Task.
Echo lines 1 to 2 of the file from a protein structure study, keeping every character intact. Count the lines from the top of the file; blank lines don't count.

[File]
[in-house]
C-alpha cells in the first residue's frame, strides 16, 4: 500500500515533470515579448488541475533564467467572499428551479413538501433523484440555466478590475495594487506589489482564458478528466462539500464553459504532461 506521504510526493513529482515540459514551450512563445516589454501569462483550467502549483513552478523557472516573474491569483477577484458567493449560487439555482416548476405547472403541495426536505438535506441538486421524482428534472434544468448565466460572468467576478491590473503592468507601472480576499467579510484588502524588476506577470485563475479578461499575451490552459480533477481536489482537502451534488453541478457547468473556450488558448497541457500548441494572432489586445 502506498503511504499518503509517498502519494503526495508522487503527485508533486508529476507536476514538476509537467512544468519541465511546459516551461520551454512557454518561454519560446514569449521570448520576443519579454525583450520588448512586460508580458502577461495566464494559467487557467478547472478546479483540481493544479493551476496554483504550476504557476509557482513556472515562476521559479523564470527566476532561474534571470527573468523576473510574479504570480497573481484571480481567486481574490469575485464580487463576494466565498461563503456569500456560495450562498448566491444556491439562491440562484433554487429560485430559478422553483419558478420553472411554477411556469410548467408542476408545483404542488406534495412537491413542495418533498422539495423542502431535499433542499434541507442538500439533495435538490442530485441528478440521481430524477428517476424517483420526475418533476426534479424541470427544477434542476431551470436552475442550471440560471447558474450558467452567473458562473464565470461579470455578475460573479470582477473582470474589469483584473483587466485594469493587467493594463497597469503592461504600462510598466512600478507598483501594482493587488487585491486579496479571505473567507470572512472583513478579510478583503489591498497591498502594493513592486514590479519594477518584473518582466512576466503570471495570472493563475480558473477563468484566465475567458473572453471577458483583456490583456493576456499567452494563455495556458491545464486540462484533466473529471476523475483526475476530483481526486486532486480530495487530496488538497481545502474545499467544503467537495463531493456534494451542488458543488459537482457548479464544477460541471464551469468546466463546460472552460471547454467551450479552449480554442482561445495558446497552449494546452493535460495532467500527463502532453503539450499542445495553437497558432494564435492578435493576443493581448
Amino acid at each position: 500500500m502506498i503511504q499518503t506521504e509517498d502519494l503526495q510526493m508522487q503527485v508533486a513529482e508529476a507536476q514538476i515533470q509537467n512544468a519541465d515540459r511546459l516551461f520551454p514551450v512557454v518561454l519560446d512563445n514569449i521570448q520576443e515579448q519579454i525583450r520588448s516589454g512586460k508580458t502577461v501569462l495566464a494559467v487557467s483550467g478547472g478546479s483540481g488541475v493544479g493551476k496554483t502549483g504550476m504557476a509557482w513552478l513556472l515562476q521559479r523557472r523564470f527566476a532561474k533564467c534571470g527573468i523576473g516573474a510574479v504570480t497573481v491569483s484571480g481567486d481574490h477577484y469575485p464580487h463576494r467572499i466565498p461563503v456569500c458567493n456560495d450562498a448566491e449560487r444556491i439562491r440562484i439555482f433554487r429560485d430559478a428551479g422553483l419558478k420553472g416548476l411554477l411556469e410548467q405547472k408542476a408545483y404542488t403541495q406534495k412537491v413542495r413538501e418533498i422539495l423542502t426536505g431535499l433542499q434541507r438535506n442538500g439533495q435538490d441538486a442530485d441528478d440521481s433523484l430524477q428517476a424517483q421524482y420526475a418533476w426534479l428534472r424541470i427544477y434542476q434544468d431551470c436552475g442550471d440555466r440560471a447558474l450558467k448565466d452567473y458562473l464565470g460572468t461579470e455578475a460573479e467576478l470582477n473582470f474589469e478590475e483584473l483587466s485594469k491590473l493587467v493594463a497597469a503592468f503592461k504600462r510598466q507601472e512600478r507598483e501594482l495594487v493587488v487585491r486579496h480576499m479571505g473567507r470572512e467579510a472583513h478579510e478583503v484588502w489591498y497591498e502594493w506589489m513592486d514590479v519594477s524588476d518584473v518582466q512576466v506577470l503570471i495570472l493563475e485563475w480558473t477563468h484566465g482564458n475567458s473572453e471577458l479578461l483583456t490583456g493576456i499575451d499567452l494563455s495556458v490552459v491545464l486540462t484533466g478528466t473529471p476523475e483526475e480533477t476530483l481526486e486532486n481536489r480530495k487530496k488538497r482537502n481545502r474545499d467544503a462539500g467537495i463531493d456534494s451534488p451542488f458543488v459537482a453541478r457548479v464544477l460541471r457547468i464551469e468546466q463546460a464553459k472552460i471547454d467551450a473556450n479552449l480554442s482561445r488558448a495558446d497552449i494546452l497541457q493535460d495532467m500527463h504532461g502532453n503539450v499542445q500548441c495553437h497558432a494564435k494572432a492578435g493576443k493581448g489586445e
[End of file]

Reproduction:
[in-house]
C-alpha cells in the first residue's frame, strides 16, 4: 500500500515533470515579448488541475533564467467572499428551479413538501433523484440555466478590475495594487506589489482564458478528466462539500464553459504532461 506521504510526493513529482515540459514551450512563445516589454501569462483550467502549483513552478523557472516573474491569483477577484458567493449560487439555482416548476405547472403541495426536505438535506441538486421524482428534472434544468448565466460572468467576478491590473503592468507601472480576499467579510484588502524588476506577470485563475479578461499575451490552459480533477481536489482537502451534488453541478457547468473556450488558448497541457500548441494572432489586445 502506498503511504499518503509517498502519494503526495508522487503527485508533486508529476507536476514538476509537467512544468519541465511546459516551461520551454512557454518561454519560446514569449521570448520576443519579454525583450520588448512586460508580458502577461495566464494559467487557467478547472478546479483540481493544479493551476496554483504550476504557476509557482513556472515562476521559479523564470527566476532561474534571470527573468523576473510574479504570480497573481484571480481567486481574490469575485464580487463576494466565498461563503456569500456560495450562498448566491444556491439562491440562484433554487429560485430559478422553483419558478420553472411554477411556469410548467408542476408545483404542488406534495412537491413542495418533498422539495423542502431535499433542499434541507442538500439533495435538490442530485441528478440521481430524477428517476424517483420526475418533476426534479424541470427544477434542476431551470436552475442550471440560471447558474450558467452567473458562473464565470461579470455578475460573479470582477473582470474589469483584473483587466485594469493587467493594463497597469503592461504600462510598466512600478507598483501594482493587488487585491486579496479571505473567507470572512472583513478579510478583503489591498497591498502594493513592486514590479519594477518584473518582466512576466503570471495570472493563475480558473477563468484566465475567458473572453471577458483583456490583456493576456499567452494563455495556458491545464486540462484533466473529471476523475483526475476530483481526486486532486480530495487530496488538497481545502474545499467544503467537495463531493456534494451542488458543488459537482457548479464544477460541471464551469468546466463546460472552460471547454467551450479552449480554442482561445495558446497552449494546452493535460495532467500527463502532453503539450499542445495553437497558432494564435492578435493576443493581448